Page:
As a nurse, one can often be consistently confronted with chances to be compassionate. In fact, nurses are often rated in surveys as some of the most trustworthy and compassionate people around, so I see my vocation as a professional doorway to practicing "compassion in action".

Working one-on-one with an elderly gentleman who lives with a variety of complaints and ailments, I use my compassion to see his suffering as no different than mine, and I strive to be free of judgment and frustration when he refuses to do what I think might be in his best interests. My frustration does bubble up from time to time, but I try to see the world through his blurry eyes, and I cultivate a gentle acceptance of his personal modus operandi.

In my other work, a woman with a history of a major stroke can say nothing more than "momma" over and over again, although we are aware that her mental and cognitive functions are fully intact. She frequently cries in frustration when she cannot make herself understood, and I do my best to look her deeply in the eyes and beam my love and admiration to her when we are face to face every other week when I come to see how things are going with the home health aides that I supervise. I think she and I have great love for one another, and although we cannot communicate conversationally like we might like to, we connect on a level that supersedes that of the spoken word.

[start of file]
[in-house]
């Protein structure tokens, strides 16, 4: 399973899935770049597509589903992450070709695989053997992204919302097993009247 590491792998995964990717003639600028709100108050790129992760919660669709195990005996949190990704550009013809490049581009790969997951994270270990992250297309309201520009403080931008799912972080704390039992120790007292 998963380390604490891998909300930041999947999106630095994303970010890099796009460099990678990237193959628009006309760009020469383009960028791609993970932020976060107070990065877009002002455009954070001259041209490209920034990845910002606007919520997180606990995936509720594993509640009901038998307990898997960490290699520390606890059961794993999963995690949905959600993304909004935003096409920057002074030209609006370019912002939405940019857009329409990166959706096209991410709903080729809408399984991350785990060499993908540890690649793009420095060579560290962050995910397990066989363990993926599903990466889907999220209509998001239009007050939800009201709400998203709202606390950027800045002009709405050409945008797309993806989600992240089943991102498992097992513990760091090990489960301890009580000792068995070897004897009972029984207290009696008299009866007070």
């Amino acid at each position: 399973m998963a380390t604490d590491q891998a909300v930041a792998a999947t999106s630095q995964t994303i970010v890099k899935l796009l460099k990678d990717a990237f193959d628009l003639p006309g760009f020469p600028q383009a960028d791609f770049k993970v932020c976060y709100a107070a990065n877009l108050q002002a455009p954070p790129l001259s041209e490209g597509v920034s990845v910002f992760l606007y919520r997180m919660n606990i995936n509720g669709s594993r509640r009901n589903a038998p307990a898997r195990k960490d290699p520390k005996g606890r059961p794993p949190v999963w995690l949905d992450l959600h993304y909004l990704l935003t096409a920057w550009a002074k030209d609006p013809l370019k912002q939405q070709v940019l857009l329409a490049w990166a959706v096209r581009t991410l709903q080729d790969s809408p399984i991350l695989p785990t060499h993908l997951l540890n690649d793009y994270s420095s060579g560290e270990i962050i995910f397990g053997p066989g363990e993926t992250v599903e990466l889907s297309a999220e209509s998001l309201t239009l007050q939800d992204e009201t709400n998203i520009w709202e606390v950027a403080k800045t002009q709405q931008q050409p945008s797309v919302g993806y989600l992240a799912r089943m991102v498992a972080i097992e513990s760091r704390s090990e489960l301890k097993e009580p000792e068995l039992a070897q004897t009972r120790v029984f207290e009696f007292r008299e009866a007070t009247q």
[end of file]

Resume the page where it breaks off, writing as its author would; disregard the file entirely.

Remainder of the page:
Yet another client has a condition that puts her at great risk of repeat heart attacks or strokes, and she lives each day as if it might be her last. Her condition is uncorrectable, and although medications keep her alive, she walks a precipitously tenuous line with life on one side and death on the other. We talk deeply about her life, her past, and her fears for the future, and I listen to her with an open heart and a well of compassion for her suffering.

Aside from nursing, opportunities for compassion are everywhere: the homeless veteran begging for money on the street corner; the elderly widower making his lonely way through his latter years; the child home from school with the flu; a friend who loses a parent.

The human condition is almost synonymous with suffering, yet that suffering can be assuaged on many levels by the active practice of compassion for others, and the ability to see the suffering of another person as no different than one's own. "There but for the grace of God go I" is a crucial tenet to remember at time when one feels judgmental or impatient with the plight of other people, and it is in cultivating such an outlook that we truly embody our humanity.